The British role in creating Maoism
by Michael Billington
In the late 1960s and early 1970s, China became the training center for many of the emerging terrorist operations under British sponsorship across the globe. In that light, it is important to note that the British played a crucial role in the creation and nurture of the Communist Party of China, and what became known as Maoism, as one of the myriad parts of the "balance of power" structure created during the Versailles Treaty process following World War I. The British, at that historical turning point, were particularly concerned that Dr. Sun Yat-sen, China's foremost republican leader, might succeed in his ambition to modernize and unite China through his unique combination of the Confucian moral tradition, the Christian humanist tradition from the Renaissance, and the American System of Political Economy. Such a policy would have put China on a course to becoming a major power in the world, which would have severely disturbed tondon's preferred "balance." In practice, this "balance of power" kept the British in control, not by means of a superior culture, but by destroying any emerging power, while draining resources from subjugated colonies or semi-colonies.
Sun Yat-sen's program for China envisioned the development of all of Asia in collaboration with republican forces in Europe and the United States. This was considered to be the greatest conceivable danger to the continued world domination of British financial power. As was the usual British policy, while taking certain direct measures against Sun's organization, they also set in motion the creation of a radical counter-revolutionary force against Sun's Nationalist Party, to prevent the emergence of a strong republican China.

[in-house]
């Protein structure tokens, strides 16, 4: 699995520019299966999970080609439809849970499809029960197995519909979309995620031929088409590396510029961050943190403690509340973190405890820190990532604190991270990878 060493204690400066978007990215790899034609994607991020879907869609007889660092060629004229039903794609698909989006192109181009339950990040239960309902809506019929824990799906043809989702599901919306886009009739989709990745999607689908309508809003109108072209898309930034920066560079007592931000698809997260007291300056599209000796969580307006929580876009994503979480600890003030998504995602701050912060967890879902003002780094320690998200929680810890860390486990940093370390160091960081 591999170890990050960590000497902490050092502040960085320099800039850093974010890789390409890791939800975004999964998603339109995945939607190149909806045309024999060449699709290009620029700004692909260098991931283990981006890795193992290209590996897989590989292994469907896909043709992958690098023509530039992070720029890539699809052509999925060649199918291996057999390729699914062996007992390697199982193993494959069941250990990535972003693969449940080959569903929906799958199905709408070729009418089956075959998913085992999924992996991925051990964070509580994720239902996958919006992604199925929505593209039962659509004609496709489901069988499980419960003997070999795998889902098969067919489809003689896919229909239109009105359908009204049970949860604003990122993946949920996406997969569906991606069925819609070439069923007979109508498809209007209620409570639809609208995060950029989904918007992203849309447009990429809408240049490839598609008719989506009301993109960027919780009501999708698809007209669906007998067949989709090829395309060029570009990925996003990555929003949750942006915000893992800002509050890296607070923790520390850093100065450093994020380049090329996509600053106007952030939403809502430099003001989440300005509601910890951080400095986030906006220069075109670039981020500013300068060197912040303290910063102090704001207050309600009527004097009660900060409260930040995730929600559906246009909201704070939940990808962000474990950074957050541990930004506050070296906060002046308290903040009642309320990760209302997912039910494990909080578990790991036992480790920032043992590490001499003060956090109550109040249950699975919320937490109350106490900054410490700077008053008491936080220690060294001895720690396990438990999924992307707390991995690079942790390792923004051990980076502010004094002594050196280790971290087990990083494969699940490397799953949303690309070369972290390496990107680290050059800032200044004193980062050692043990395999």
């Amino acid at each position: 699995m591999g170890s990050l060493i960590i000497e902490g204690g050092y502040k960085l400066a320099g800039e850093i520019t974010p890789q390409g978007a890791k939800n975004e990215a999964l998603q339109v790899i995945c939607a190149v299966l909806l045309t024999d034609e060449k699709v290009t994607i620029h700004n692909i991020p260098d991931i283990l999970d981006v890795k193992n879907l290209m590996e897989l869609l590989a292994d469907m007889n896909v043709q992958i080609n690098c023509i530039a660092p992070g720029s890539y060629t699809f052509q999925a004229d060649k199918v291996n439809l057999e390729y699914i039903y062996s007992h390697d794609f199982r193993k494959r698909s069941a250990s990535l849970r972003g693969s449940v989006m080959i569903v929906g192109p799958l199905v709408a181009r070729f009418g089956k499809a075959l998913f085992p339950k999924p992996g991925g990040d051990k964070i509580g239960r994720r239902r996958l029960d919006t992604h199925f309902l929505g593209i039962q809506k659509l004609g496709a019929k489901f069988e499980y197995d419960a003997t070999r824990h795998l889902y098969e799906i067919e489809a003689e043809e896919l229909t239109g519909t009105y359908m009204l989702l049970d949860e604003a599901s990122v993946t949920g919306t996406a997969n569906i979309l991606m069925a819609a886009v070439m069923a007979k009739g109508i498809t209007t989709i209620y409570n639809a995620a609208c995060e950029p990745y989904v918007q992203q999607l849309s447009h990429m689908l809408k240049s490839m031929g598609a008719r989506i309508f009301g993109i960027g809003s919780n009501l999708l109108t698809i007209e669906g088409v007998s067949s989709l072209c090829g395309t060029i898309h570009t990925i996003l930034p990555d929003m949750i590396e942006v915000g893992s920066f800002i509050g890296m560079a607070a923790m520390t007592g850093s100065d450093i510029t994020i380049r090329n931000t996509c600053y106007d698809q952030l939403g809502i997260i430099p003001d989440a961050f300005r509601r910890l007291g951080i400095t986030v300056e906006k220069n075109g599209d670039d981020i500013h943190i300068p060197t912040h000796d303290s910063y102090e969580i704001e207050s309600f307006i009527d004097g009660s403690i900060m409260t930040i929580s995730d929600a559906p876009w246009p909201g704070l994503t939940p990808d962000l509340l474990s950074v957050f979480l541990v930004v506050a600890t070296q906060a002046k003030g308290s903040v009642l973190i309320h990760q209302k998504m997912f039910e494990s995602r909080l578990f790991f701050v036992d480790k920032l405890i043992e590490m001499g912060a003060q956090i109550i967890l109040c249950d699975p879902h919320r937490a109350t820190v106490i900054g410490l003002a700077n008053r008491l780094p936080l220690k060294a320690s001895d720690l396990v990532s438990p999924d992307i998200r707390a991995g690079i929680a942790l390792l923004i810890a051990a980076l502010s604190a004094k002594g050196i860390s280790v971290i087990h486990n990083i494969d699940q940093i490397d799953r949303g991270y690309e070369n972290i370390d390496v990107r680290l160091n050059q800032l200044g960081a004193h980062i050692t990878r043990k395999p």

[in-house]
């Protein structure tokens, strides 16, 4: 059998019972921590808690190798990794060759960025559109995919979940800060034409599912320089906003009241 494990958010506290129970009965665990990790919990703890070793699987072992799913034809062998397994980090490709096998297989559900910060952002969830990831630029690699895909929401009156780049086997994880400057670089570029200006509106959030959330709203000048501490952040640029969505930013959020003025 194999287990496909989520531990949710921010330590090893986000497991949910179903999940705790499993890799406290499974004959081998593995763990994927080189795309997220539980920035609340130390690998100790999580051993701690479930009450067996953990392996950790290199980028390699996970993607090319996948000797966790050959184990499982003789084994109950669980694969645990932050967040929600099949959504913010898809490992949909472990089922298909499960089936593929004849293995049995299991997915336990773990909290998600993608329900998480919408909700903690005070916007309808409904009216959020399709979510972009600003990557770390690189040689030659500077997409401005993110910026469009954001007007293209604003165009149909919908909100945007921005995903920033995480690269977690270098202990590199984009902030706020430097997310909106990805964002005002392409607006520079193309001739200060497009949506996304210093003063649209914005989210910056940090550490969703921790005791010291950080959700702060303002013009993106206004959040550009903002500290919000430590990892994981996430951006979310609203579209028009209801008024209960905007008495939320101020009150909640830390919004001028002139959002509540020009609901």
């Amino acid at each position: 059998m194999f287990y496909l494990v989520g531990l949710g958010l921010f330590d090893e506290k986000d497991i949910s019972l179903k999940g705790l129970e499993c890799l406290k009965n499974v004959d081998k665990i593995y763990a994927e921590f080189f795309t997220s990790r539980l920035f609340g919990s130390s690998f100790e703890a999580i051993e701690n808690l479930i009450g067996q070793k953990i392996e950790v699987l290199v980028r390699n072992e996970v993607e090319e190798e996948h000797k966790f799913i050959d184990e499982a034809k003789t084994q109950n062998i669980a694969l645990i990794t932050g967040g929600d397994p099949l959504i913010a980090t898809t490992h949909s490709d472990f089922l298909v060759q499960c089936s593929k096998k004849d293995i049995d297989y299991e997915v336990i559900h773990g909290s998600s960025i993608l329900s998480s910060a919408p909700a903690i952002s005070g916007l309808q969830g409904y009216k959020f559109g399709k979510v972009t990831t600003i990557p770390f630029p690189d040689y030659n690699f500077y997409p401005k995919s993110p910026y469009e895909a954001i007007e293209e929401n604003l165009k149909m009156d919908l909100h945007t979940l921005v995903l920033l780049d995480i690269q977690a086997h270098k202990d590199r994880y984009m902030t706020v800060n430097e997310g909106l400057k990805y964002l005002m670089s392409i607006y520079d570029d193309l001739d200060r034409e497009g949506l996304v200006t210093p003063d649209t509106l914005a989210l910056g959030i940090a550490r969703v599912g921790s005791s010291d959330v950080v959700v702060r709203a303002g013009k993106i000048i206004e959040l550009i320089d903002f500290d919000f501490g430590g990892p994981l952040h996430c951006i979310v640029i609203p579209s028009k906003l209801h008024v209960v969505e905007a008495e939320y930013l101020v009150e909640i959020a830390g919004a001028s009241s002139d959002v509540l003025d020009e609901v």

The result was Maoism, which, like the British trained Jacobins who created the Terror during the French Revolution, functioned over the next half-century to turn China back to a primativist hell, culminating in the nightmare of the 1966-1976 Cultural Revolution. It was during the peak of that nightmare that the British deployed the leaders of virtually dozens of nascent terrorist movements from around the world to China for training.
The British East India Company, which increasingly controlled China over the 19th century following the 1842 Opium War, actually began the process which led to Maoism in 1877, when they sent a young radical Chinese opium addict, Yen Fu, to England for training. Yen Fu's job was to translate the critical works of British empiricism, such as Herbert Spencer and Adam Smith, both to inundate the young intelligentsia of China with hedonistic, irrationalist dogma, while also portraying to the Chinese the false impression that this British, Aristotelian philosophy was one and the same with "western thought," and in particular, that this actually anti-scientific ideology had been the basis of the development of modern science and modern industrial economies.